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I need help because I am not getting the expected output while attempting to read the command line arguments. It is really strange because I copied and pasted the code into a regular console application and it works as expected. It is worth noting that I am running Windows 7 and in visual studio I set the command line argument to be test.png

Win32 Code:

#include "stdafx.h"

using namespace std;

int _tmain(int argc, char* argv[])
{
    //Questions: why doesn't this work (but the one in helloworld does)
    //What are object files? In unix I can execute using ./ but here I need to go to debug in top directory and execute the .exe
    printf("hello\n");
    printf("First argument: %s\n", argv[0]);
    printf("Second argument: %s\n", argv[1]);

    int i;
    scanf("%d", &i);

    return 0;
}

Output:

hello
First Argument: C
Second Argument: t

I tried creating a simple console application and it works:

#include <iostream>

using namespace std;

int main(int arg, char* argv[])
{
    printf("hello\n");
    printf("First argument: %s\n", argv[0]);
    printf("Second argument: %s\n", argv[1]);

    int i;
    scanf("%d", &i);

    return 0;
}

Output:

hello
First Argument: path/to/hello_world.exe
Second Argument: test.png

Does anyone have any idea what is going on?

  • 3
    At a guess I would say you have a Unicode build but are trying to print the strings as if they are Ansi. – Jonathan Potter Feb 3 '14 at 2:56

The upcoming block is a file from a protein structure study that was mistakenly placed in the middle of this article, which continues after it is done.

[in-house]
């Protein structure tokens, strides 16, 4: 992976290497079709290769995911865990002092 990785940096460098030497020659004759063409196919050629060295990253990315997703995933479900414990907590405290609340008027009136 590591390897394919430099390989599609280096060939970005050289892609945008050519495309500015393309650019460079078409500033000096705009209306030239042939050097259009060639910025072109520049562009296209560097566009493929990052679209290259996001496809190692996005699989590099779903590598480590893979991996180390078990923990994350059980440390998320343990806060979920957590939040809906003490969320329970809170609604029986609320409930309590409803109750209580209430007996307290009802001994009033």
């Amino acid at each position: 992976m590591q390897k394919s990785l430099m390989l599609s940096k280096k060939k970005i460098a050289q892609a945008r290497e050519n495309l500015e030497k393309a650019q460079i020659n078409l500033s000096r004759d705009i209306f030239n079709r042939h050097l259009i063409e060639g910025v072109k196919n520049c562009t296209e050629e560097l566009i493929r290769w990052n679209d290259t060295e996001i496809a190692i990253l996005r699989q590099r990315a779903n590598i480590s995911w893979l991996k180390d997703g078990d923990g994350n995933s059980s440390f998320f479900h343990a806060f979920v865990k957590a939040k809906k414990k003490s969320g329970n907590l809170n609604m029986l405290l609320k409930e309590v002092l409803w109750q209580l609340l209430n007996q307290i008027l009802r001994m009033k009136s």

• @JonathanPotter How does that happen and still link? Or is that the issue in the first place (doesn't build)? I agree with you, i just don't see how it even builds. odd. – WhozCraig Feb 3 '14 at 2:58
  • @WhozCraig: Me either, although there's no guarantee the code shown here is actually the code being compiled. – Jonathan Potter Feb 3 '14 at 3:00
  • It is being compiled...I didn't do anything major. These are the templates provided by visual studio 2013. I literally just wrote the printf inside. – user2316667 Feb 3 '14 at 3:00
  • @JonathanPotter as usual, excellent point. – WhozCraig Feb 3 '14 at 3:00
3

_tmain is just a macro that changes depending on whether you compile with Unicode or ASCII, if it is ASCII then it will place main and if it is Unicode then it will place wmain

If you want the correct Unicode declaration that accepts command line arguments in Unicode then you must declare it to accept a Unicode string like this:

int wmain(int argc, wchar_t* argv[]);

You can read more about it here

Another issue with your code is that printf expects an ASCII C Style string and not a Unicode. Either use wprintf or use std::wcout to print a Unicode style string.

#include <iostream>
using namespace std;

int wmain(int argc, wchar_t* argv[])
{
    //Questions: why doesn't this work (but the one in helloworld does)
    //What are object files? In unix I can execute using ./ but here I need to go to debug in top directory and execute the .exe
    std::cout << "Hello\n";
    std::wcout << "First argument: " << argv[0] << "\n";
    std::wcout << "Second argument: " << argv[1] << "\n";

    return 0;
}
  • What is the difference? – user2316667 Feb 3 '14 at 3:02
  • @user2316667 Edited – Caesar Feb 3 '14 at 3:06
  • I changed the main function to the one you described but I still only get the first letter. Great link though. – user2316667 Feb 3 '14 at 3:13
  • @user2316667 Check your settings that you are compiling it using Unicode. If using Visual Studio then right click the project, properties and in the General tab make sure Character Set is set to Use Unicode Character set. – Caesar Feb 3 '14 at 3:16
  • Yes. It was always set to Use Unicode Character Set. edit Not that I knew - just looked at it. And still the same problem. Note that the function works with main. But I'm really curious about getting it to work with unicode. I mean, it should be working, right? – user2316667 Feb 3 '14 at 3:17

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